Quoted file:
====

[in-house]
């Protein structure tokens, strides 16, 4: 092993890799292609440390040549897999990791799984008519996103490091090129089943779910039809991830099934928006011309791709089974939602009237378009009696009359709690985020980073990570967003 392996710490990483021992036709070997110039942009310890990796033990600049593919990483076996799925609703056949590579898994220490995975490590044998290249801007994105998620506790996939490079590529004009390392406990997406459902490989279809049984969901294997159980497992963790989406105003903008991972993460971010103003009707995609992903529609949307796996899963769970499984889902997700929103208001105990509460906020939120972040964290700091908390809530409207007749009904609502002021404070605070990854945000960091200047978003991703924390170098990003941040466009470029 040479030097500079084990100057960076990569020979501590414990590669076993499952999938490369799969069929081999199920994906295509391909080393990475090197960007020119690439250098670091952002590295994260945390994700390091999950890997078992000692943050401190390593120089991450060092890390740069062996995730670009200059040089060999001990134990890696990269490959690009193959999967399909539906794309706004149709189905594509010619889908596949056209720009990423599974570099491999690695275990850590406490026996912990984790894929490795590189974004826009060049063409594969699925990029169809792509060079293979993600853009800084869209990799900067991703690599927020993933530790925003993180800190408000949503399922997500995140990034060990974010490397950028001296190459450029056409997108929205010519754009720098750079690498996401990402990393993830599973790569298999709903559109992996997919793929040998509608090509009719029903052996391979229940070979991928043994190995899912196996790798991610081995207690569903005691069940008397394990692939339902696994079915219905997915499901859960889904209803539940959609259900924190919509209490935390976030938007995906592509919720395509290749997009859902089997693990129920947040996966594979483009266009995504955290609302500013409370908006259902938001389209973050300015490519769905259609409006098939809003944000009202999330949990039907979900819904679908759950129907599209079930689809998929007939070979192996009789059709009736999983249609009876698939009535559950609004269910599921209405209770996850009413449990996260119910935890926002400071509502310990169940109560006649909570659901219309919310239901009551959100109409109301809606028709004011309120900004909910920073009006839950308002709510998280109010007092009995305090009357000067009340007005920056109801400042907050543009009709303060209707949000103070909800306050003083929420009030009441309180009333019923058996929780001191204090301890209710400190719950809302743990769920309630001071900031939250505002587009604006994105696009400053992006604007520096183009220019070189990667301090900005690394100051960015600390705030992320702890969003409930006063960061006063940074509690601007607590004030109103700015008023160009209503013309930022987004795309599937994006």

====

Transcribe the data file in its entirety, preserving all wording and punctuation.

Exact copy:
[in-house]
């Protein structure tokens, strides 16, 4: 092993890799292609440390040549897999990791799984008519996103490091090129089943779910039809991830099934928006011309791709089974939602009237378009009696009359709690985020980073990570967003 392996710490990483021992036709070997110039942009310890990796033990600049593919990483076996799925609703056949590579898994220490995975490590044998290249801007994105998620506790996939490079590529004009390392406990997406459902490989279809049984969901294997159980497992963790989406105003903008991972993460971010103003009707995609992903529609949307796996899963769970499984889902997700929103208001105990509460906020939120972040964290700091908390809530409207007749009904609502002021404070605070990854945000960091200047978003991703924390170098990003941040466009470029 040479030097500079084990100057960076990569020979501590414990590669076993499952999938490369799969069929081999199920994906295509391909080393990475090197960007020119690439250098670091952002590295994260945390994700390091999950890997078992000692943050401190390593120089991450060092890390740069062996995730670009200059040089060999001990134990890696990269490959690009193959999967399909539906794309706004149709189905594509010619889908596949056209720009990423599974570099491999690695275990850590406490026996912990984790894929490795590189974004826009060049063409594969699925990029169809792509060079293979993600853009800084869209990799900067991703690599927020993933530790925003993180800190408000949503399922997500995140990034060990974010490397950028001296190459450029056409997108929205010519754009720098750079690498996401990402990393993830599973790569298999709903559109992996997919793929040998509608090509009719029903052996391979229940070979991928043994190995899912196996790798991610081995207690569903005691069940008397394990692939339902696994079915219905997915499901859960889904209803539940959609259900924190919509209490935390976030938007995906592509919720395509290749997009859902089997693990129920947040996966594979483009266009995504955290609302500013409370908006259902938001389209973050300015490519769905259609409006098939809003944000009202999330949990039907979900819904679908759950129907599209079930689809998929007939070979192996009789059709009736999983249609009876698939009535559950609004269910599921209405209770996850009413449990996260119910935890926002400071509502310990169940109560006649909570659901219309919310239901009551959100109409109301809606028709004011309120900004909910920073009006839950308002709510998280109010007092009995305090009357000067009340007005920056109801400042907050543009009709303060209707949000103070909800306050003083929420009030009441309180009333019923058996929780001191204090301890209710400190719950809302743990769920309630001071900031939250505002587009604006994105696009400053992006604007520096183009220019070189990667301090900005690394100051960015600390705030992320702890969003409930006063960061006063940074509690601007607590004030109103700015008023160009209503013309930022987004795309599937994006």